Information Literacy is a vital skill in today's educational, political, and busniess environment.
Emily Z. Brown
Understands they play a role in creating new knowledge
Understands the changing contours and nature of the world of information
Uses information, data, and scholarship ethically
in the Workplace
Businesses value employees who can analyze data
Efficient use of information enables businesses to grow
Research & Development
Sales & Marketing
Shared knowledge enhances revenue growth
An information literate student becomes an information literate member of the workforce
Ability to tell fact from fiction.
Realize that valid theories are based on careful evaluation of evidence relevant to the topic.
Identify political motivation behind information found on the internet
The Information Literate Citizen
Less than 1/3 of college level students surveyed were able to fully explain the political agendas of organizations behind tweets.
(Stanford History Education Group, 2016)
How do you view information literacy in your discipline?
The ACRL Framework for Information Literacy
Authority is constructed and contextual
Information creation as a process
Information has value
Research as inquiry
Scholarship as conversation
Searching as strategic exploration
Utilizes the organization of the LEAP Value Rubric with Framework Concepts
Utilizes the Standards for Information Literacy
BCC Framework Rubric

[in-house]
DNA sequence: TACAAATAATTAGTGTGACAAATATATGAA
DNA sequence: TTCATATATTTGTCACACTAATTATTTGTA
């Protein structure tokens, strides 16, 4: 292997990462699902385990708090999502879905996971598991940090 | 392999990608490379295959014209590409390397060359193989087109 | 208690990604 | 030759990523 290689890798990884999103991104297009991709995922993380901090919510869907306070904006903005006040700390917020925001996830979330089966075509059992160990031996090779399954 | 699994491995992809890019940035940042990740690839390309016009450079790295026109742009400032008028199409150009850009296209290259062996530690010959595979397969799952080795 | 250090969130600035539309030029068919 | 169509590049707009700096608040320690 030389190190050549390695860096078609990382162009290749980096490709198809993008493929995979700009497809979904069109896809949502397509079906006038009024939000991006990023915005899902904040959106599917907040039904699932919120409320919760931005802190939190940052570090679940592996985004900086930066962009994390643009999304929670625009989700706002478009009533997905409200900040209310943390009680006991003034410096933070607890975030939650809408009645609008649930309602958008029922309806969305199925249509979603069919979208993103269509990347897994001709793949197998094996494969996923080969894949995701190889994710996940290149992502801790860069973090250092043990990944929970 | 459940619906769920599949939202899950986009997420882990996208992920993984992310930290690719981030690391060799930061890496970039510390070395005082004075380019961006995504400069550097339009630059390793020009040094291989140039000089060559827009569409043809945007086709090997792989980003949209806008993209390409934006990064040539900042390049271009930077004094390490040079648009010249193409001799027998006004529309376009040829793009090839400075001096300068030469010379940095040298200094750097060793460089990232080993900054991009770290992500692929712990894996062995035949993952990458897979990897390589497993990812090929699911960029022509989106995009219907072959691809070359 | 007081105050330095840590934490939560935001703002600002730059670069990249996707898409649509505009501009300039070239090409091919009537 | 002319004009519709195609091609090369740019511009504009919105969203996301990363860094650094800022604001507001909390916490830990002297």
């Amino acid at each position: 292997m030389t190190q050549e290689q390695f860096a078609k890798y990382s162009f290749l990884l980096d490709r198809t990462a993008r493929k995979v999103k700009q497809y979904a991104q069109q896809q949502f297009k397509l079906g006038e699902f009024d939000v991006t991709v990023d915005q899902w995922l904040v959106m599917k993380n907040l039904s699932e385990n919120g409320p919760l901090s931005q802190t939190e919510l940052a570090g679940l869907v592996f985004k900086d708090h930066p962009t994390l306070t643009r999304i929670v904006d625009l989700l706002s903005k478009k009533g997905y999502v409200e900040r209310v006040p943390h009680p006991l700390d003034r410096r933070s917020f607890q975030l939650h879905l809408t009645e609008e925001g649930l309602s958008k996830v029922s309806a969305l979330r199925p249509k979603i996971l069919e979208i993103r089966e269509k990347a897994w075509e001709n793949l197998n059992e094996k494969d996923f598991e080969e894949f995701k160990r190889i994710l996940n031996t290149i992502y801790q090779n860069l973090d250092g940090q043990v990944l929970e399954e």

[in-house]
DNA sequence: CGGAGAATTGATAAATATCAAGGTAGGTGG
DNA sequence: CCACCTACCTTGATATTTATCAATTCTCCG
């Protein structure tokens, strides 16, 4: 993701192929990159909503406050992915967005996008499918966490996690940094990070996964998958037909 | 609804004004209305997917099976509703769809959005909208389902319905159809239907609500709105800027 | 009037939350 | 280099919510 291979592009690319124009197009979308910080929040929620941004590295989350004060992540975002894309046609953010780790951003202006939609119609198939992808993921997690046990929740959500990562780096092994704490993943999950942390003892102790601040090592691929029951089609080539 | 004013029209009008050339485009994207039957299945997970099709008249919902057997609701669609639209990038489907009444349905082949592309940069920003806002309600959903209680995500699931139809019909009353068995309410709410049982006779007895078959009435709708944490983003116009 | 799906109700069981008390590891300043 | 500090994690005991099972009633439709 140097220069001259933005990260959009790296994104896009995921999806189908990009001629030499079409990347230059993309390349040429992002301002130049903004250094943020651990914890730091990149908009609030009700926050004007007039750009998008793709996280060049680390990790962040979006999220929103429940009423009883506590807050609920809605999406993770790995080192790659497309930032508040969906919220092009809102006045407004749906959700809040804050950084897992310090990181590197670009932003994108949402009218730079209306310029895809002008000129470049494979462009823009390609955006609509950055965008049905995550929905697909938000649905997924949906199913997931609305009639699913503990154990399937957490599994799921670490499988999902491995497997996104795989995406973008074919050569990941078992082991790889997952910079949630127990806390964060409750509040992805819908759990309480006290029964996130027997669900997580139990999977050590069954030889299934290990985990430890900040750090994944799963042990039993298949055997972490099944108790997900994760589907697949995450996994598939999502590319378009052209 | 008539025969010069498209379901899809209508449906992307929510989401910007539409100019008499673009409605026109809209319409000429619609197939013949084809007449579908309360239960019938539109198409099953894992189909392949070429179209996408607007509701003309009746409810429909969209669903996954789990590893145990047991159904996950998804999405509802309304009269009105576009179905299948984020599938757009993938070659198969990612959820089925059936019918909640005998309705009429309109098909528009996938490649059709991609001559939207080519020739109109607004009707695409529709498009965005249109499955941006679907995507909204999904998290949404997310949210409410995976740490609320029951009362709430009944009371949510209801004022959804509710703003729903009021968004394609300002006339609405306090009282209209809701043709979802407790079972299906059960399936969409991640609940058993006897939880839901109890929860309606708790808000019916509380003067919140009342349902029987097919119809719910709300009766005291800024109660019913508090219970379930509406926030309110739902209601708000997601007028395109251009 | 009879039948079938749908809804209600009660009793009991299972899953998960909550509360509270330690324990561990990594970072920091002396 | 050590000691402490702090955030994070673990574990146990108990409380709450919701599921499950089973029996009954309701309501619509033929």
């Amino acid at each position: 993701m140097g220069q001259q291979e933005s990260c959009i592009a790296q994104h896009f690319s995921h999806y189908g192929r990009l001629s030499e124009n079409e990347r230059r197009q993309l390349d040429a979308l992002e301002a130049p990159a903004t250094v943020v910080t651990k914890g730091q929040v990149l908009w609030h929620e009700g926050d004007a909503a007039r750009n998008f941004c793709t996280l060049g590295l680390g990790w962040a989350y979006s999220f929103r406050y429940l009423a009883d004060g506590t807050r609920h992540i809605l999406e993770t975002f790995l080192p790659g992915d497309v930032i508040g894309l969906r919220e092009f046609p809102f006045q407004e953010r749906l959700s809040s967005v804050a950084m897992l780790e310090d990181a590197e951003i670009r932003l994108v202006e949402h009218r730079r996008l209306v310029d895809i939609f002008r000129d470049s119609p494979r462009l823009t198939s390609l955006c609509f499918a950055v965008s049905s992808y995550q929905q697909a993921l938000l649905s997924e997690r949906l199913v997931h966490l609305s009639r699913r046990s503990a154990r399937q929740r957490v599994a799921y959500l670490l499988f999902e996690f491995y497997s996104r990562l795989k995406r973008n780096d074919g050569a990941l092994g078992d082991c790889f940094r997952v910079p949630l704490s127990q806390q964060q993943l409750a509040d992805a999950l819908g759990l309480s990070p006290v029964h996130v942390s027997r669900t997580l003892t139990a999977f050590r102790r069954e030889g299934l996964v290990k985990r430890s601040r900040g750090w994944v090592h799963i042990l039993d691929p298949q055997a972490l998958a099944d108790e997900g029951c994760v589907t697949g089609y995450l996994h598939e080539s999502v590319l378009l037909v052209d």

AAC&U LEAP Value Rubric for Information Literacy
In class or online research instruction sessions
BCC Library website
Several resources available for support in information literacy
BCC Librarians are always interested in assessing student understanding of information literacy concepts
Association of College and Research Libraries (ACRL). (2016). Framework for information literacy for higher education [PDF document]. Retrieved from http://www.ala.org/acrl/sites/ala.org.acrl/files/content/issues/infolit/Framework_ILHE.pdf
Cheuk, B. (2017). Who cares about information literacy in the work place? Retrieved from https://www.slideshare.net/secret/vF3tdBP81DaZhl
Levitin, D. J. (2017). Weaponized lies: How to think critically in the post-truth era. New York: Dutton.
Stanford History Education Group. (2016, 22 November). Evaluating information: The cornerstone of civic online reasoning [PDF document}. Retrieved from https://stacks.stanford.edu/file/druid:fv751yt5934/SHEG%20Evaluating%20Information%20Online.pdf